During the summer of 2018, a whole stockpile of (mostly tinned) food from the Second World War was found in a hollow space above a window in a house in Nijmegen, The Netherlands. Approximately 100 pots, cans and boxes with asparagus, beans, jam, honey, coffee and oatmeal were found. These finds are not very rare nowadays. Many war and resistance themed museums in the Netherlands have food stock on display. The most beautiful examples to me are the jar with preserved tulip bulbs in the Resistance museum Amsterdam and the jar with preserved bacon in the Liberty Museum in Groesbeek.
Even though there was plenty of food to go around during the war, people prepared themselves for lesser times. Collections in museums show that people hoarded food, mostly canned. The amounts of recipes with tomato puree and condensed milk in cookbooks around that time are remarkable. People also preserved a lot, which we know from the numerous jars of preserved fruits and vegetables in museum collections and still kept by families.
Saving luxurious products
Even imported dried goods were saved, even though these became scarce really fast at the beginning of the war. Foreign products like rice, coffee, tea and chocolate were hoarded by the government before the war officially started. Unfortunately, the Germans took most of those products and shipped them off to Germany rather fast, when they invaded the Netherlands. So, these products, much like spices, were very hard to come by during the war.
There are many remarkable stories about the Second World War. People saved luxurious products for when they had something to celebrate. Someone once told me about their family’s Rampentaart (Disaster cake), a kind of cake that was made by this family during World War Two and consists of scraps of sweet ingredients from different families to make one cake together on a birthday. This family still makes this cake every year.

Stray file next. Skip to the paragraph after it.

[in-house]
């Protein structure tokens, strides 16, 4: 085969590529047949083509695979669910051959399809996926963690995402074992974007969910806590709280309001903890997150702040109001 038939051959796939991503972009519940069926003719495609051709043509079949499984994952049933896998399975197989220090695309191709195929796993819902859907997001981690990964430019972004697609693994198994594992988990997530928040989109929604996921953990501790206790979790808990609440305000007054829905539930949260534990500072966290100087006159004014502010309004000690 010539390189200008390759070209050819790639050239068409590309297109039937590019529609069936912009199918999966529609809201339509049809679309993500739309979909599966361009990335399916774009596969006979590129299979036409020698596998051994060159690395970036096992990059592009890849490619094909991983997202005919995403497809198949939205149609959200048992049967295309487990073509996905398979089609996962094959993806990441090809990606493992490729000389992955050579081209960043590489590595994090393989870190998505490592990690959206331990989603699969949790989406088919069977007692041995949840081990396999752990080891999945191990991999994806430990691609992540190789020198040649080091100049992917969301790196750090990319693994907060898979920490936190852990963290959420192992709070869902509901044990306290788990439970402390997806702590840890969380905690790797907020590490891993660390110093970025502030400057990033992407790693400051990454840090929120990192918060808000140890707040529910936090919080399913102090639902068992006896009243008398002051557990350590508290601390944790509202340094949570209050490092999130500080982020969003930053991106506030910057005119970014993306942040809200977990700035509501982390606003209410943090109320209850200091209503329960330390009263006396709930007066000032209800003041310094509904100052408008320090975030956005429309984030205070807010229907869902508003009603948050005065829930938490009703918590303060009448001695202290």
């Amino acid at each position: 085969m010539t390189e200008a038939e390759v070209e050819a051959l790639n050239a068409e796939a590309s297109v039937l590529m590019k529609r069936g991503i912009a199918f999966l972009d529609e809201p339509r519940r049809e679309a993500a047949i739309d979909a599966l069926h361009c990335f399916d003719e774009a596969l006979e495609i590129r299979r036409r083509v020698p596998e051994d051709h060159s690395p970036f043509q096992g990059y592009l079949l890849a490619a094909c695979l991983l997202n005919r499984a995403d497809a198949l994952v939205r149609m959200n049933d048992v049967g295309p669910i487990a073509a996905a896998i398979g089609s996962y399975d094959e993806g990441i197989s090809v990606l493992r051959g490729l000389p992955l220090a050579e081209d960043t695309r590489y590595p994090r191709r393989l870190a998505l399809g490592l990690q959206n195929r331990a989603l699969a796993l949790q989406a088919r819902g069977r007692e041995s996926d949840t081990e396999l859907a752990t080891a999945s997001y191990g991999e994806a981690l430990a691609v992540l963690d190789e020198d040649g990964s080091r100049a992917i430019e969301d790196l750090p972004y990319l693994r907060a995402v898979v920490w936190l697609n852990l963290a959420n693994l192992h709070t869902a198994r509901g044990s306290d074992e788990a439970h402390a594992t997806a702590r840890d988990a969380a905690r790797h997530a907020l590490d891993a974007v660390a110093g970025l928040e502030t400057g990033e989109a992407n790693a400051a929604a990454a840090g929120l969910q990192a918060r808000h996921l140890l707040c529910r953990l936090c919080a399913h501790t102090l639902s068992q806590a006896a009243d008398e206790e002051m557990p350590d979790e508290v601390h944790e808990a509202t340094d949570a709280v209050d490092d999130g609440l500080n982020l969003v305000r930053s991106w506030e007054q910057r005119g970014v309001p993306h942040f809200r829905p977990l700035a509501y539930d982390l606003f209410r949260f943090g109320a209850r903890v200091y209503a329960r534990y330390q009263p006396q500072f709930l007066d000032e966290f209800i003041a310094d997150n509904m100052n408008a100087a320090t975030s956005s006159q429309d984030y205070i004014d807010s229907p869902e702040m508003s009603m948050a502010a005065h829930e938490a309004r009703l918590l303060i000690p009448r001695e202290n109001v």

One product they used a lot during the war was condensed milk. Even during the war, the cans were used to make porridge, puddings and custards. They sometimes added cocoa powder and starch, or even some hazelnuts they got in the forest. This chocolate custard from a wartime cookbook from The Netherlands has a real old fashioned flavour to it and is easy to make. Enjoy!
1 can of condensed milk
600 ml of milk
30 grams of cocoa powder
50 grams of cornflour
2 tbsp hazelnuts
Put the condensed milk and 500 ml of the regular milk in a pan and bring to a boil. Lower the heat.
Mix the cocoa powder, cornflour and the rest of the cold milk in a bowl. Add this mixture to the pan and mix well using a whisk. Let is boil for a little while. Pour the custard in one big bowl or several smaller bowls and put them in the fridge. Roast the hazelnuts and chop them op. Serve the custard with the nuts on top